w molecular markers, se quences similar to GenBank deposited sequences were filtered out to avoid identification of already known SSR and SNP sequences, especially the ones previously iden tified by turbot. Pilot microarray platform A custom 2 x 105 K array was printed with turbot se quences from the Turbot 3 database by Agilent Technologies. In order to study the orientation of the non annotated sequences and their possible gene expression, false annotation of genes and identify possible NATs, oligos were designed in both orientations, forward and reverse. Oligo design was done by using Repeat Masker to eliminate low complexity regions, and then OligoArray 2. 1 software to do the design itself. Cross hybridization between oligos was checked by BLAST searches against the entire Turbot 3 database and oligos with 3 putative cross hybridizations were re moved.
A total number of 96,292 oligos were printed and almost half of the array contained oligos also designed with the opposite orientation. This pilot micro array also included all default positive and negative con trols defined by the company. Microarray hybridization The same samples of immune tissues used for library construction and Sanger sequencing and those from the brain pituitary gonad axis used for 454 sequencing were used for hybridization with the pilot micro array. A total of four microarrays were used, two for the reproductive system and two for the immune system. Hybridizations were performed at the Universidad de Santiago de Compostela Functional Genomics Platform by the Agilent Technology Gene Expression Unit using a 1 colour labeling protocol.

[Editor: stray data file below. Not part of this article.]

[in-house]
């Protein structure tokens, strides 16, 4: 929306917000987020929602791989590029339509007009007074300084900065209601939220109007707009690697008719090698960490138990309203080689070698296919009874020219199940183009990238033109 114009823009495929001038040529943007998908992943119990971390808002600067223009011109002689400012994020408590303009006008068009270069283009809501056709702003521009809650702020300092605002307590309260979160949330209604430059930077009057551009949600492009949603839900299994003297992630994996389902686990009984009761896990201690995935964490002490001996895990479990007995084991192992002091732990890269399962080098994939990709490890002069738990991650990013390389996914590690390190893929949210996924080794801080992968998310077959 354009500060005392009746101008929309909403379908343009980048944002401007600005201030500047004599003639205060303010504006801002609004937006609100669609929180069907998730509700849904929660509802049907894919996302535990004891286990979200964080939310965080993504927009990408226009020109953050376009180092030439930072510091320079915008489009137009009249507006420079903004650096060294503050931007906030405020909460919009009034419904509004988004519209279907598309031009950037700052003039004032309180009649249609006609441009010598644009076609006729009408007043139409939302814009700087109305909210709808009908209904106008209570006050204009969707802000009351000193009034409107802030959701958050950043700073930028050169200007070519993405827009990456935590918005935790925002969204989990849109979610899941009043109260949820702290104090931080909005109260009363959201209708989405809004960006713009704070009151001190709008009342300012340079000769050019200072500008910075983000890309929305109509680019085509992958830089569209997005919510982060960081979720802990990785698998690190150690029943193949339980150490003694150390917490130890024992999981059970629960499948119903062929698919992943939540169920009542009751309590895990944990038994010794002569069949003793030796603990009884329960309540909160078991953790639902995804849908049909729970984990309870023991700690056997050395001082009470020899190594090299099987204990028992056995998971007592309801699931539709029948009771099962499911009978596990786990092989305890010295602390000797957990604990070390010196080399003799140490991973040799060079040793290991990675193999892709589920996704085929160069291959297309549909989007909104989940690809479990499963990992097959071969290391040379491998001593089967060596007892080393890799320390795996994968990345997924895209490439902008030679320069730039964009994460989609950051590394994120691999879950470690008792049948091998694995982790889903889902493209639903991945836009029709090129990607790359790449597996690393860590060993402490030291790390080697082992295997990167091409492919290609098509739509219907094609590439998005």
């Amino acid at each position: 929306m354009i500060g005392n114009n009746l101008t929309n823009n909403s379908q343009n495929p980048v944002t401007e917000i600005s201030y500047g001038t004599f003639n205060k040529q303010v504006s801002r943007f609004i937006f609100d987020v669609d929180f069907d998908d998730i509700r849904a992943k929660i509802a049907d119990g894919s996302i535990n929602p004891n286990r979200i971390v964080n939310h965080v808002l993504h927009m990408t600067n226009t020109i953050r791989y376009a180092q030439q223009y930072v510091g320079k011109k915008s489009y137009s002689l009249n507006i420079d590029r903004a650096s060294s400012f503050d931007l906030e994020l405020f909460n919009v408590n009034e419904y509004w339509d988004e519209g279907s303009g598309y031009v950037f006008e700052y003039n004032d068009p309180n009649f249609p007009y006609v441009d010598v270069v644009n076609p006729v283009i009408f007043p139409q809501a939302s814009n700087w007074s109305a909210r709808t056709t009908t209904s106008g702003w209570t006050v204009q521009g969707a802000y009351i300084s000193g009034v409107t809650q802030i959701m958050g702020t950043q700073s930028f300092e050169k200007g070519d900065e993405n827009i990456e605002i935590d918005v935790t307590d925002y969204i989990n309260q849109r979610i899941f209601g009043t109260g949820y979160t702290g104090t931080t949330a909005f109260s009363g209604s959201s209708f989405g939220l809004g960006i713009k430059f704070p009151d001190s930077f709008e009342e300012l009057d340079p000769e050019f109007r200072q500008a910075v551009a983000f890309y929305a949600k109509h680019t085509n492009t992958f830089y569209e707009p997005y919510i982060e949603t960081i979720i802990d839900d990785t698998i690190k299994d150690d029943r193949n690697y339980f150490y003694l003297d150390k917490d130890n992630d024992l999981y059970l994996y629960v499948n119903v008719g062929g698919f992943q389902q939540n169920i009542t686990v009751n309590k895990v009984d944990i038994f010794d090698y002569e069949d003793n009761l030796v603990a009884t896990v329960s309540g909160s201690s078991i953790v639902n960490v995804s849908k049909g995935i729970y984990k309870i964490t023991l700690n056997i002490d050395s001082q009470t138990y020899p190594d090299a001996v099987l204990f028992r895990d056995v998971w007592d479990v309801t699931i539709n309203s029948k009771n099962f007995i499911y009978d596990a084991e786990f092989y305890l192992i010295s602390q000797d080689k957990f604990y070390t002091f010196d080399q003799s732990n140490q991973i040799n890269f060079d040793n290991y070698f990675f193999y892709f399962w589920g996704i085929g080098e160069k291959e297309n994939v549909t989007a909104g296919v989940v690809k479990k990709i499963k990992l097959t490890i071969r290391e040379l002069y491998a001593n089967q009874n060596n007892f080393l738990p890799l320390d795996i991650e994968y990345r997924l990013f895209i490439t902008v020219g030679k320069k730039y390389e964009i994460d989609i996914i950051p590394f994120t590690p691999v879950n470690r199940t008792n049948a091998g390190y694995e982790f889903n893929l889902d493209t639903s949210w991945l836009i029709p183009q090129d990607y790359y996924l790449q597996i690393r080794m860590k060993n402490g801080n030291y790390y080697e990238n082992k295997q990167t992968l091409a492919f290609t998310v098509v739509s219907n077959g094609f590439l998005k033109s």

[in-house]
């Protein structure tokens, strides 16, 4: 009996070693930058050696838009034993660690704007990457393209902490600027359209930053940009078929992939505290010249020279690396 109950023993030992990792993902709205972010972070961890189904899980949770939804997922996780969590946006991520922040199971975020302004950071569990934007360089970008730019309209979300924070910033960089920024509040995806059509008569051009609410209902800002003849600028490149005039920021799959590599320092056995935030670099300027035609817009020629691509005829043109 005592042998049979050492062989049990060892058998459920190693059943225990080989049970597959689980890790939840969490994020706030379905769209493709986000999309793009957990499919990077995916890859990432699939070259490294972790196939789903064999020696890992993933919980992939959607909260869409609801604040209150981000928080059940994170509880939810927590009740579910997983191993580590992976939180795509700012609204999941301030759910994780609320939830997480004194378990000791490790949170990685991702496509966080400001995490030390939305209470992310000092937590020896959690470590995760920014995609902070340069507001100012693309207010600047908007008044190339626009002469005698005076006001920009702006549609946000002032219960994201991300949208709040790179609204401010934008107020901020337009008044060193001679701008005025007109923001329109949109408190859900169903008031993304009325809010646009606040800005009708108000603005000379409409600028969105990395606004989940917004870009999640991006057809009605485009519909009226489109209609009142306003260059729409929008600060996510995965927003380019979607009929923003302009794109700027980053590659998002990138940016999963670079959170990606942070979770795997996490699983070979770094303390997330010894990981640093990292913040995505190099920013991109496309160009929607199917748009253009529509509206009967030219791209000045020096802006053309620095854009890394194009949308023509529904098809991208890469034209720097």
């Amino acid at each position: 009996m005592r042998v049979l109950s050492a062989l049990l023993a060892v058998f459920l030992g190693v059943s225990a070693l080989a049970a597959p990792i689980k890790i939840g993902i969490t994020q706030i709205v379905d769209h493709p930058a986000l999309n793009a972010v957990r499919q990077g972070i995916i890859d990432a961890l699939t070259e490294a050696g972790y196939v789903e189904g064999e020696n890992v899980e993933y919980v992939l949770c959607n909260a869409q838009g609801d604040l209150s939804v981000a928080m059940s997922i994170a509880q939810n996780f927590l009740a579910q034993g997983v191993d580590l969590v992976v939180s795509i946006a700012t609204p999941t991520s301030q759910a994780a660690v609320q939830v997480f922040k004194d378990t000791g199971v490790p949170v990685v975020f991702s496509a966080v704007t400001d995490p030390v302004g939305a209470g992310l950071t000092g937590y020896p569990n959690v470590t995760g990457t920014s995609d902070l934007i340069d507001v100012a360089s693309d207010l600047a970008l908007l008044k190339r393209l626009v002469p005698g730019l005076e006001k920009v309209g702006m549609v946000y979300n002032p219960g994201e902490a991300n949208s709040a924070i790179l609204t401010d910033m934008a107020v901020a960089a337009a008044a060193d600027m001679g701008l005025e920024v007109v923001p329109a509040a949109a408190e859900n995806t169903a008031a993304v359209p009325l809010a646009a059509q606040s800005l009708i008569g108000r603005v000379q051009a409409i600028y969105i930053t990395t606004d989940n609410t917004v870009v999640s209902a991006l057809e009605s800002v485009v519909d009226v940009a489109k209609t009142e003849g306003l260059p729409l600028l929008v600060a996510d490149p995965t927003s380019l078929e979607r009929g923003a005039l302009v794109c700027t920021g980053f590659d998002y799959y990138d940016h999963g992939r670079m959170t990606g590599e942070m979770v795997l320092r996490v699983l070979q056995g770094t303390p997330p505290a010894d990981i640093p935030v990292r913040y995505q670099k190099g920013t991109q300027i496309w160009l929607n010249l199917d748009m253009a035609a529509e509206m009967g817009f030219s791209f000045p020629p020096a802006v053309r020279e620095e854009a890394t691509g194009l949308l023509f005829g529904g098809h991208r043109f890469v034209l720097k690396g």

This method demonstrated very similar Drug_discovery performances to the 2 colour protocol. Briefly, 50 ng of total RNA were labelled using the Low Input Quick Amp Labeling Kit, One Color. cRNA was prepared for overnight hybridization with the corresponding buffers during 17 h at 65 C and washed on the following day. Hybridized slides were scanned using an Agilent G2565B microarray scanner. Pilot microarray data processing, filtration, and identification of NATs The hybridization signal was captured and processed using an Agilent scanner. The scanner images were segmented with the Agilent Feature Extraction Software using protocol GE1 v5 95. Extended dynamic range implemented in the Agilent software was applied to avoid saturation in the highest intensity range.
Agilent feature extraction pro duced the raw data for further pre processing. The processed signal value was chosen as statistical for the absolute hybridization signal. The filtration process was made in two steps. First, the features which did not conform with any of the following well established quality criteria were filtered, non uniform pixel distributed outliers and population repli cate outliers according to the default Agilent feature extraction criteria, features whose ratio between pro cessed signal and their error was below 2, spots not differentiated from background signal, features b